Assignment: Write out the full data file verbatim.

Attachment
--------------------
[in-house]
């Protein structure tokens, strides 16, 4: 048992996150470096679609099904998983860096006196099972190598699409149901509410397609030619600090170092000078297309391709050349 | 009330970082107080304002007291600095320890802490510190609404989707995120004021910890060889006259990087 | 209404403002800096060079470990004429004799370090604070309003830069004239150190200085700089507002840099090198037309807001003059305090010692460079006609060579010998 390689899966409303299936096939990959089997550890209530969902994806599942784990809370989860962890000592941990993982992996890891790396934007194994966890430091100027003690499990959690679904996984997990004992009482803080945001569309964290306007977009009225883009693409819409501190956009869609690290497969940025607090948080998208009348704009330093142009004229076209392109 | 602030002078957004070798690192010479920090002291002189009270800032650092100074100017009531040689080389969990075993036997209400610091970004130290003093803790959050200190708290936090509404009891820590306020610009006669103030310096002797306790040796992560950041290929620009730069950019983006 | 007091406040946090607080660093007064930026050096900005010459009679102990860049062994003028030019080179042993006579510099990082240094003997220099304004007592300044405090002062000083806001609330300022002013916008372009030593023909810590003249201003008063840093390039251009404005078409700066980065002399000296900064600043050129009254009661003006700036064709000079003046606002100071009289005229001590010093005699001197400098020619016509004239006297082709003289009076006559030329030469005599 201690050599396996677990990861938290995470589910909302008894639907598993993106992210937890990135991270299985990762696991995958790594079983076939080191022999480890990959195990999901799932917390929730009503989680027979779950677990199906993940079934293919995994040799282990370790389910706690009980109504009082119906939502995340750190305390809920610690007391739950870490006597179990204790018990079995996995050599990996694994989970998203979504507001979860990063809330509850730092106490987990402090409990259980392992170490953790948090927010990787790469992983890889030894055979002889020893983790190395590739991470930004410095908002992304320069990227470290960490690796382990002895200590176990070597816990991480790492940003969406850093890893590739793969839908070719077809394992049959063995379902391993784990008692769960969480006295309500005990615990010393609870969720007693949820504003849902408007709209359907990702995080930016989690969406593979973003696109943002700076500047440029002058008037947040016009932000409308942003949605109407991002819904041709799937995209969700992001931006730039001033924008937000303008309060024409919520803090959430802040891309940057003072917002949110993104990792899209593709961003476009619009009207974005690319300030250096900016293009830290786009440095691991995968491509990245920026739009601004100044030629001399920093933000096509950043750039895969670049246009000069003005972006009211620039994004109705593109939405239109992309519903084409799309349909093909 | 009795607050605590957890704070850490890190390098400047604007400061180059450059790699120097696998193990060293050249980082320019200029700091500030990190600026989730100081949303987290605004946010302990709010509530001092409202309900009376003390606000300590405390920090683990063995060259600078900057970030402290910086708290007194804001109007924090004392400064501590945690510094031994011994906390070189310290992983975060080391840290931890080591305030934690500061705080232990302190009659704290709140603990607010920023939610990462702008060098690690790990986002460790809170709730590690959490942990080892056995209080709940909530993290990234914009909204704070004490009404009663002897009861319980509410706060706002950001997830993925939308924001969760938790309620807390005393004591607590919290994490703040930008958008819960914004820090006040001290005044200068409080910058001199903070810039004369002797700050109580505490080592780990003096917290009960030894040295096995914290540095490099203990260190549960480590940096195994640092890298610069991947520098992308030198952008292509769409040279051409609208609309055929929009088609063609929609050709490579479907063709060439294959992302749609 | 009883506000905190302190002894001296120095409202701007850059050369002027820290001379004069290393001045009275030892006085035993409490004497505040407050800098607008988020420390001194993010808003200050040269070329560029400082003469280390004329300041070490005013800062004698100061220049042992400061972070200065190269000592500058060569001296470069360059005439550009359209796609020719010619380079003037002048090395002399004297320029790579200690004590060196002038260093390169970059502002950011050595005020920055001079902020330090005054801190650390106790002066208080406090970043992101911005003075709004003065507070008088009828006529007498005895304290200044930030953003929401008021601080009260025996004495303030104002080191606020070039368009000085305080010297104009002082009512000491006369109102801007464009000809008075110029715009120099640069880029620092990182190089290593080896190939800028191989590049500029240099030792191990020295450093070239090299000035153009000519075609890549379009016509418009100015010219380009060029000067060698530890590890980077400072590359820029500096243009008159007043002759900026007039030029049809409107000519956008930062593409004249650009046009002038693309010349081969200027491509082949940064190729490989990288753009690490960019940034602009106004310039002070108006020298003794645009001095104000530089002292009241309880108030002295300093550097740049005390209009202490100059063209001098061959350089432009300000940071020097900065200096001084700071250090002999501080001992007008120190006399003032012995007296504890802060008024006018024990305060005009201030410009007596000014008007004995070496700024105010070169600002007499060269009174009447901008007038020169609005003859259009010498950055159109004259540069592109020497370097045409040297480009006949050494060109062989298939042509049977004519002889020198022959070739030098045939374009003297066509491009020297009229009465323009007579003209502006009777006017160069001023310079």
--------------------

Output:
[in-house]
């Protein structure tokens, strides 16, 4: 048992996150470096679609099904998983860096006196099972190598699409149901509410397609030619600090170092000078297309391709050349 | 009330970082107080304002007291600095320890802490510190609404989707995120004021910890060889006259990087 | 209404403002800096060079470990004429004799370090604070309003830069004239150190200085700089507002840099090198037309807001003059305090010692460079006609060579010998 390689899966409303299936096939990959089997550890209530969902994806599942784990809370989860962890000592941990993982992996890891790396934007194994966890430091100027003690499990959690679904996984997990004992009482803080945001569309964290306007977009009225883009693409819409501190956009869609690290497969940025607090948080998208009348704009330093142009004229076209392109 | 602030002078957004070798690192010479920090002291002189009270800032650092100074100017009531040689080389969990075993036997209400610091970004130290003093803790959050200190708290936090509404009891820590306020610009006669103030310096002797306790040796992560950041290929620009730069950019983006 | 007091406040946090607080660093007064930026050096900005010459009679102990860049062994003028030019080179042993006579510099990082240094003997220099304004007592300044405090002062000083806001609330300022002013916008372009030593023909810590003249201003008063840093390039251009404005078409700066980065002399000296900064600043050129009254009661003006700036064709000079003046606002100071009289005229001590010093005699001197400098020619016509004239006297082709003289009076006559030329030469005599 201690050599396996677990990861938290995470589910909302008894639907598993993106992210937890990135991270299985990762696991995958790594079983076939080191022999480890990959195990999901799932917390929730009503989680027979779950677990199906993940079934293919995994040799282990370790389910706690009980109504009082119906939502995340750190305390809920610690007391739950870490006597179990204790018990079995996995050599990996694994989970998203979504507001979860990063809330509850730092106490987990402090409990259980392992170490953790948090927010990787790469992983890889030894055979002889020893983790190395590739991470930004410095908002992304320069990227470290960490690796382990002895200590176990070597816990991480790492940003969406850093890893590739793969839908070719077809394992049959063995379902391993784990008692769960969480006295309500005990615990010393609870969720007693949820504003849902408007709209359907990702995080930016989690969406593979973003696109943002700076500047440029002058008037947040016009932000409308942003949605109407991002819904041709799937995209969700992001931006730039001033924008937000303008309060024409919520803090959430802040891309940057003072917002949110993104990792899209593709961003476009619009009207974005690319300030250096900016293009830290786009440095691991995968491509990245920026739009601004100044030629001399920093933000096509950043750039895969670049246009000069003005972006009211620039994004109705593109939405239109992309519903084409799309349909093909 | 009795607050605590957890704070850490890190390098400047604007400061180059450059790699120097696998193990060293050249980082320019200029700091500030990190600026989730100081949303987290605004946010302990709010509530001092409202309900009376003390606000300590405390920090683990063995060259600078900057970030402290910086708290007194804001109007924090004392400064501590945690510094031994011994906390070189310290992983975060080391840290931890080591305030934690500061705080232990302190009659704290709140603990607010920023939610990462702008060098690690790990986002460790809170709730590690959490942990080892056995209080709940909530993290990234914009909204704070004490009404009663002897009861319980509410706060706002950001997830993925939308924001969760938790309620807390005393004591607590919290994490703040930008958008819960914004820090006040001290005044200068409080910058001199903070810039004369002797700050109580505490080592780990003096917290009960030894040295096995914290540095490099203990260190549960480590940096195994640092890298610069991947520098992308030198952008292509769409040279051409609208609309055929929009088609063609929609050709490579479907063709060439294959992302749609 | 009883506000905190302190002894001296120095409202701007850059050369002027820290001379004069290393001045009275030892006085035993409490004497505040407050800098607008988020420390001194993010808003200050040269070329560029400082003469280390004329300041070490005013800062004698100061220049042992400061972070200065190269000592500058060569001296470069360059005439550009359209796609020719010619380079003037002048090395002399004297320029790579200690004590060196002038260093390169970059502002950011050595005020920055001079902020330090005054801190650390106790002066208080406090970043992101911005003075709004003065507070008088009828006529007498005895304290200044930030953003929401008021601080009260025996004495303030104002080191606020070039368009000085305080010297104009002082009512000491006369109102801007464009000809008075110029715009120099640069880029620092990182190089290593080896190939800028191989590049500029240099030792191990020295450093070239090299000035153009000519075609890549379009016509418009100015010219380009060029000067060698530890590890980077400072590359820029500096243009008159007043002759900026007039030029049809409107000519956008930062593409004249650009046009002038693309010349081969200027491509082949940064190729490989990288753009690490960019940034602009106004310039002070108006020298003794645009001095104000530089002292009241309880108030002295300093550097740049005390209009202490100059063209001098061959350089432009300000940071020097900065200096001084700071250090002999501080001992007008120190006399003032012995007296504890802060008024006018024990305060005009201030410009007596000014008007004995070496700024105010070169600002007499060269009174009447901008007038020169609005003859259009010498950055159109004259540069592109020497370097045409040297480009006949050494060109062989298939042509049977004519002889020198022959070739030098045939374009003297066509491009020297009229009465323009007579003209502006009777006017160069001023310079």